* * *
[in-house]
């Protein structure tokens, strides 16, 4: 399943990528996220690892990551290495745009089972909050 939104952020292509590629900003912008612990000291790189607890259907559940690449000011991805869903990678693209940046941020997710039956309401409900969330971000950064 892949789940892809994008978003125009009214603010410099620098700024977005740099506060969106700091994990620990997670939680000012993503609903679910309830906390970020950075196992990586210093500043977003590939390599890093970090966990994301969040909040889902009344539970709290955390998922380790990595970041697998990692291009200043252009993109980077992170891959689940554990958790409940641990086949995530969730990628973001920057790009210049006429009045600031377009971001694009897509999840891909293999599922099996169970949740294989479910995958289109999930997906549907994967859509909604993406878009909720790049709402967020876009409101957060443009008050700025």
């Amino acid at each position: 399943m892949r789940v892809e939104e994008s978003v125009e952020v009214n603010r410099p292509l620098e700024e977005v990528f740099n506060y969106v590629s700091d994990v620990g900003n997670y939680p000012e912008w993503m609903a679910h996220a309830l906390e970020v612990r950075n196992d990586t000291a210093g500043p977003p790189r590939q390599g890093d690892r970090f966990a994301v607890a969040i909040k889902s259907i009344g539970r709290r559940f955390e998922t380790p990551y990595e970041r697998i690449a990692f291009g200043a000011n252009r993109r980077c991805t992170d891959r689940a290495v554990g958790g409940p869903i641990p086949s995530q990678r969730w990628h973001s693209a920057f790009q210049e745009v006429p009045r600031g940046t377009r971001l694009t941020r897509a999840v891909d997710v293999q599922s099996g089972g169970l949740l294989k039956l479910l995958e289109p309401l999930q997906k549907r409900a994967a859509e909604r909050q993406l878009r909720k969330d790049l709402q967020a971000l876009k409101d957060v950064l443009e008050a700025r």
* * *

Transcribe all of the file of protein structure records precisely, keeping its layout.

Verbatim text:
[in-house]
């Protein structure tokens, strides 16, 4: 399943990528996220690892990551290495745009089972909050 939104952020292509590629900003912008612990000291790189607890259907559940690449000011991805869903990678693209940046941020997710039956309401409900969330971000950064 892949789940892809994008978003125009009214603010410099620098700024977005740099506060969106700091994990620990997670939680000012993503609903679910309830906390970020950075196992990586210093500043977003590939390599890093970090966990994301969040909040889902009344539970709290955390998922380790990595970041697998990692291009200043252009993109980077992170891959689940554990958790409940641990086949995530969730990628973001920057790009210049006429009045600031377009971001694009897509999840891909293999599922099996169970949740294989479910995958289109999930997906549907994967859509909604993406878009909720790049709402967020876009409101957060443009008050700025």
């Amino acid at each position: 399943m892949r789940v892809e939104e994008s978003v125009e952020v009214n603010r410099p292509l620098e700024e977005v990528f740099n506060y969106v590629s700091d994990v620990g900003n997670y939680p000012e912008w993503m609903a679910h996220a309830l906390e970020v612990r950075n196992d990586t000291a210093g500043p977003p790189r590939q390599g890093d690892r970090f966990a994301v607890a969040i909040k889902s259907i009344g539970r709290r559940f955390e998922t380790p990551y990595e970041r697998i690449a990692f291009g200043a000011n252009r993109r980077c991805t992170d891959r689940a290495v554990g958790g409940p869903i641990p086949s995530q990678r969730w990628h973001s693209a920057f790009q210049e745009v006429p009045r600031g940046t377009r971001l694009t941020r897509a999840v891909d997710v293999q599922s099996g089972g169970l949740l294989k039956l479910l995958e289109p309401l999930q997906k549907r409900a994967a859509e909604r909050q993406l878009r909720k969330d790049l709402q967020a971000l876009k409101d957060v950064l443009e008050a700025r």